by Zeynep Cermen
ISTANBUL, Dec. 9 (Xinhua) -- The Coco Bean in Turkey's largest city Istanbul was once a 3rd generation coffee house overflowing with stylish young people where baristas were inventing new flavors, serving all types of coffee cocktails with new brewing and roasting styles.
It has a totally different atmosphere now. Linen sets, blankets, pillows, runners, and duvets are piled over tabletops and bar chairs. Some tablecloths of various colors are thrown over the coffee jars.
Due to the financial challenges fueled by the COVID-19 pandemic, Mete Caner Talay, the owner of Coco Bean in the liveliest district of Besiktas has recently transformed the location into a store where customers can find all types of affordable textile products.
"Our coffee sales had fallen by 90 percent due to the recent COVID-19 related lockdowns and restrictions," he told Xinhua in the store while trying to meet the demands of his clients who were constantly asking questions about the items they liked.
"All we could do was to sell two to three cups of coffee in a day," Talay spoke about his previous financial losses. "I had to find a solution urgently, otherwise, I wouldn't be able to pay the rent of the shop and the wages of my employees."
Following a series of brainstorm sessions with his staff, he decided to buy some textile products from a manufacturer and sell them in the coffee house at an affordable price, with a low-profit margin.
"This morning, we sold 40 pieces in just two hours," Talay said.
However, despite the abundant sales, he had to fire 15 of his employees in recent months. "Now we have six people, including my favorite baristas and waiters, and we are all serving as countermen," he said.
In Talay's view, women, in general, are fond of textile products in Turkey and they do not hesitate to spend money. "In that sense, we are lucky. The shop is always busy. But of course, we pay attention to the social distancing rule, and do not allow more than 10 people to be inside at the same time."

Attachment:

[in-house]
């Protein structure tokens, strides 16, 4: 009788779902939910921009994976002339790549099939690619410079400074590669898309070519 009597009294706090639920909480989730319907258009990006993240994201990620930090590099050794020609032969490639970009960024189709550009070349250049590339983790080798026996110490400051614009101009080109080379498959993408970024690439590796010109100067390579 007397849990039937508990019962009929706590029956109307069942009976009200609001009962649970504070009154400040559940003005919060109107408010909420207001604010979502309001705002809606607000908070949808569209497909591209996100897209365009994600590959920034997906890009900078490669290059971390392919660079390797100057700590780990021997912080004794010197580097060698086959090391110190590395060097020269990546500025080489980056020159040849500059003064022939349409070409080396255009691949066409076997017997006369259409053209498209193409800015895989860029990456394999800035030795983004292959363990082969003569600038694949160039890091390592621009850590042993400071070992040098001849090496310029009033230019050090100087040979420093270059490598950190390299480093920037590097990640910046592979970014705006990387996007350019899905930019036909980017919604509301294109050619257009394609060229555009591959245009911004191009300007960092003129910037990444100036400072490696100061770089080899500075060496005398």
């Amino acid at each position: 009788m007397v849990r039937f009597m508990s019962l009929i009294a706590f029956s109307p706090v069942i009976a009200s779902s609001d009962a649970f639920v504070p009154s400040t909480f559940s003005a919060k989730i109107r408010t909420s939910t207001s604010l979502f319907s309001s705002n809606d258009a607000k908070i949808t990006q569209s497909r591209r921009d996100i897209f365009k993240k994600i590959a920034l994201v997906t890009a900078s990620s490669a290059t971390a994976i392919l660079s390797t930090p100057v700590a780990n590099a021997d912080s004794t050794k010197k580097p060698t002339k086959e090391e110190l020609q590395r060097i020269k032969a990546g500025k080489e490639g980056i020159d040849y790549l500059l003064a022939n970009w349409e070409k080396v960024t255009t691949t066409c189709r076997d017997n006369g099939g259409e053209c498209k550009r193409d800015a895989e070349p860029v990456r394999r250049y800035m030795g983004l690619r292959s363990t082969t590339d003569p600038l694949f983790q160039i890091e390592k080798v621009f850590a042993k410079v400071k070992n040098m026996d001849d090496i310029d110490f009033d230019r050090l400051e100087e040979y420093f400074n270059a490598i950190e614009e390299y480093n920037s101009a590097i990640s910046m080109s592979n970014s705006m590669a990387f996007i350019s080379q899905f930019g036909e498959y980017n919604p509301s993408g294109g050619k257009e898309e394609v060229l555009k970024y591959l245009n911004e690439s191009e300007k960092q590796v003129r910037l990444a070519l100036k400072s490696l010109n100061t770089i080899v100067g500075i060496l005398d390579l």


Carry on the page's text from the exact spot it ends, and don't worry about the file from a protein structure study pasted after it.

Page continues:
The textile business is something he does not understand. Talay said that he is considering going back to the coffee business as soon as the pandemic is over.
"I opened this place in 2018 by following the trend of new generation coffee shops in the area, and until the pandemic erupted in mid-March in Turkey, it used to be full of young people," he said. "Therefore, I want to reunite my staff and do the job we always love."
One of Coco Bean's waiters is now responsible for money transactions and answering the requests of the customers.
"Of course, it is not the same as what I did before. I am not serving coffee anymore," Mustafa Caner said, adding that he is very happy to still have a job under these "abnormal" conditions created by the pandemic.
In mid-November, Turkey reimposed partial lockdowns at weekends, closed restaurants and cafes, and introduced new working hours for the businesses to control the increasing COVID-19 cases.
Last week, the government expanded the scope of the restrictions and introduced a full curfew at weekends and night-time on weekdays.